A brother of one of the 9/11 victims has called on authorities to re-open the inquest into what happened on September 11, 2001 – saying that the official version of events don’t add up.
Geoff Campbell was on the 106th floor of World Trade Center tower one on the morning of September 11 2001 when a hijacked plane hit it. Initial investigations found no trace of Geoff. But then 2002 some bone fragments emerged that matched his DNA.
For years Geoff’s brother Matt kept his concerns about the official version of events too himself but after his own personal international investigation he wants to raise awareness about the lack of hard evidence.
Former City IT consultant Matt, 47, said: “After 15 years there are still so many unanswered questions.
“Unfortunately, there are still too many gaps so I have reluctantly come to the conclusion that there needs to be a new inquest.
“Ideally, I would like a public inquiry but that seems unlikely.
“I have a meeting with lawyers soon and a request will be going to the Attorney General to refer the matter to the High Court.
“Hopefully, the High Court will agree that the inquest should be re-opened.”
Matt now lives a quiet life as a reflexologist with his wife and three children in Sussex, but devotes a large part of his life trying to get basic questions answered.
“There is so much information out there on the internet which is so wrong, so many theories that I try very hard to focus on just fundamental evidence,” he said.
“I thought my simple request to the FBI to see the flight manifests of American Airlines 11 would be agreed to but I have been refused permission all the time.
“All I have asked for is the evidence that these five men were actually on the flight manifest, without it the official case falls apart from the outset.”
The official version of events is that Al Qaeda leader Mohammed Atta and four others hijacked the jet shortly after it took off from Boston en route to Los Angeles.
The group stabbed several stewardesses and killed another passenger in their battle to take over the plane.
Atta is actually heard on tape telling anxious passengers not to do anything stupid, before he takes over the controls and flies it into the building.
Matt says: “All we see from the official records is some CCTV of two of them after getting an inter connecting flight. Why can’t they just show me the manifest of AA11?”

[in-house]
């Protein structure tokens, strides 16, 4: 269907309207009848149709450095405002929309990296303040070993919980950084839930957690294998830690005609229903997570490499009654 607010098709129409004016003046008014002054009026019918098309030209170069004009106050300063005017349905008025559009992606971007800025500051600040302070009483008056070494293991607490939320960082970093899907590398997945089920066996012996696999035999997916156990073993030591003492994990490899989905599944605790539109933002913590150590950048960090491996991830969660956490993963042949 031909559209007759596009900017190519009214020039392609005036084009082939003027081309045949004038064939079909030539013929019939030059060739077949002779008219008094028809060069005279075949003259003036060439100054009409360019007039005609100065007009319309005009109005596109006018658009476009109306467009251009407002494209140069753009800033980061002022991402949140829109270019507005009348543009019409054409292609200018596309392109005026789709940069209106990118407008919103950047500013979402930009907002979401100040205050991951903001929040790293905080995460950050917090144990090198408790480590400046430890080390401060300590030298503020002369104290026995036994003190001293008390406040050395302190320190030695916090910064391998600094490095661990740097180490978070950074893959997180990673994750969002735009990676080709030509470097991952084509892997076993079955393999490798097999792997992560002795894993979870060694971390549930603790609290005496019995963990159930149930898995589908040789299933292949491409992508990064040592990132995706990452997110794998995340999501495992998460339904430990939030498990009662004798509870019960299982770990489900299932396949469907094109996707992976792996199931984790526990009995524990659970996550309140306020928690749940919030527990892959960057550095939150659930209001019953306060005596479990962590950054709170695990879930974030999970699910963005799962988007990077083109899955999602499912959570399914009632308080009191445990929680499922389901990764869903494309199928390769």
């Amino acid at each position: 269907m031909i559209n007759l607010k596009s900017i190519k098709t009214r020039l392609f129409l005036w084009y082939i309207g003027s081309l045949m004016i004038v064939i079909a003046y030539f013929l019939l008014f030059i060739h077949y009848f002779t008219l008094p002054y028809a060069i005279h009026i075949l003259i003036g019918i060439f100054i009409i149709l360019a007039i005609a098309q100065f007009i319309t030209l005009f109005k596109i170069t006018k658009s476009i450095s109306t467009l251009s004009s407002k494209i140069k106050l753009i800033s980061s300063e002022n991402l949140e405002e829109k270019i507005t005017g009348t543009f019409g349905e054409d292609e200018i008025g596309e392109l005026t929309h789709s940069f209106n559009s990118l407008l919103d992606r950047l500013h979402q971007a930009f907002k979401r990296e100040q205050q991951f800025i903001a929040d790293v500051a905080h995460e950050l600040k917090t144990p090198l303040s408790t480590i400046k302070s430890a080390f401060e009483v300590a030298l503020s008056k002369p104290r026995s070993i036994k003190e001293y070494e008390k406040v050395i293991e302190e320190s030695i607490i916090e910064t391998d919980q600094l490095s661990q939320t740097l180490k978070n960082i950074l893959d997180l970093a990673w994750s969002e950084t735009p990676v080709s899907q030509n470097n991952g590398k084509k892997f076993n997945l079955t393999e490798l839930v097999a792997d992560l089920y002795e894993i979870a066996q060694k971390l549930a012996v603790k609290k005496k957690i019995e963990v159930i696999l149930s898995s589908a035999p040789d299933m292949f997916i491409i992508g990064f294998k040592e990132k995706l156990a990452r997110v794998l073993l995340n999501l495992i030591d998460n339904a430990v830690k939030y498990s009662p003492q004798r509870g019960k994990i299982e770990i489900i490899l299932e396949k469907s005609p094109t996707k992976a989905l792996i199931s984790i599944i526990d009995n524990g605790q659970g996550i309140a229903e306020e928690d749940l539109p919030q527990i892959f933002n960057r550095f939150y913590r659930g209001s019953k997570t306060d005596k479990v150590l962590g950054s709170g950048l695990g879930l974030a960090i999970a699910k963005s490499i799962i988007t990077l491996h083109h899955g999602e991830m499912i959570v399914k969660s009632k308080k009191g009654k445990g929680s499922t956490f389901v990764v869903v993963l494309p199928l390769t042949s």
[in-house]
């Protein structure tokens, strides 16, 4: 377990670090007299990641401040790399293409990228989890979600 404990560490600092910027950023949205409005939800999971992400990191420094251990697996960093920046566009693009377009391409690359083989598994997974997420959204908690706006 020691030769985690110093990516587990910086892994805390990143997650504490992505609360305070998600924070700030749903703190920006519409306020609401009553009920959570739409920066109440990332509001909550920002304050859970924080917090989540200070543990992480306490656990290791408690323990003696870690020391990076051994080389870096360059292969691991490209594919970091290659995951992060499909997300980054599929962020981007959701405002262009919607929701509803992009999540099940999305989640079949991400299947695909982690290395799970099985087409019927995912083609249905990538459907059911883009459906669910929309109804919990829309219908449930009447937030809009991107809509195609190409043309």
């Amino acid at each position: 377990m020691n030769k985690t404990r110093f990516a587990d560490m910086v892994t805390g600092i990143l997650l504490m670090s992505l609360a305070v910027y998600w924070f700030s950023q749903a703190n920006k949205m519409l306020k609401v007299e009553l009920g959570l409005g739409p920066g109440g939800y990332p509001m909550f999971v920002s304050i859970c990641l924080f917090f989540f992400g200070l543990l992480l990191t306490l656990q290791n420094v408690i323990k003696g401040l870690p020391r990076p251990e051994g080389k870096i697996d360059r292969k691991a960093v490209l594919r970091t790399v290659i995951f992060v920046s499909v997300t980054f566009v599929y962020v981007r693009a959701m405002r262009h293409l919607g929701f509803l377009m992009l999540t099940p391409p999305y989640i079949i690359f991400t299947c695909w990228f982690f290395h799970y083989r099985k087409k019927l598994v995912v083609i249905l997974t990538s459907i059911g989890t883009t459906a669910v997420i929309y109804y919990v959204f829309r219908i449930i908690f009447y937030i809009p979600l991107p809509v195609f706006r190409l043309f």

The 9/11 Commission prepared a report on the disasters and blames the hijackers.
However, Matt says the report’s authors were not given access to all the information and were not allowed to speak directly to those giving evidence about the hijackers.
He is particularly concerned about the wall of silence surrounding the collapse of building 7, a 47 storey structure by the twin towers which collapsed although it was not directly hit by any aircraft.
He said: “Just from looking at the footage it is obvious to many experts I have spoken to that this was a controlled demolition with explosives.
“The official line is that internal fires caused it to collapse.
“I have spoken to fire officers, police and experts and none of them believe the official story. We are not being told the truth.”
Matt insists he is not a conspiracy theorist, but says he is curious about other theories about what happened and supports a play which opens at the Etcetera Theatre in Camden, London on February 16.
Called I.S.I.S (an acronym for Intelligence. Surveillance. Infiltration. Subversion.) it tells the story of how a London group which challenges the 9/11 narrative is infiltrated by the security services.
Written by Peter Neathey, it shows the lengths to which shadowy government agencies will go to stop people challenging the official version of events.
Matt says: “The play raises some interesting questions and people should see it.
“The official narrative of 9/11 is a lie. I am going to reopen my brother’s inquest and expose the lies of government and the absence of evidence supporting the official narrative. I have to get justice for Geoff.
His inquest was held a few years ago and it was very brief. The commission’s findings were accepted, but they need to be challenged.”
The play runs for six nights.